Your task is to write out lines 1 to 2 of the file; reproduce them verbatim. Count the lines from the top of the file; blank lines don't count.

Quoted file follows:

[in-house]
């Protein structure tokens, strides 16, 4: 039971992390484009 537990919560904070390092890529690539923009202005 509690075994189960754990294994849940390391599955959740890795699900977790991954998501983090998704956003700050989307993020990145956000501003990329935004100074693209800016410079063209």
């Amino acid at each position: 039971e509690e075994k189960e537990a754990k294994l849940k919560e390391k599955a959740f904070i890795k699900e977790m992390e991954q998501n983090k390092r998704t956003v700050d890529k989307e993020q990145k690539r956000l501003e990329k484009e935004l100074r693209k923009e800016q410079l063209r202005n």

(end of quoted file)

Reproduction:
[in-house]
């Protein structure tokens, strides 16, 4: 039971992390484009 537990919560904070390092890529690539923009202005 509690075994189960754990294994849940390391599955959740890795699900977790991954998501983090998704956003700050989307993020990145956000501003990329935004100074693209800016410079063209």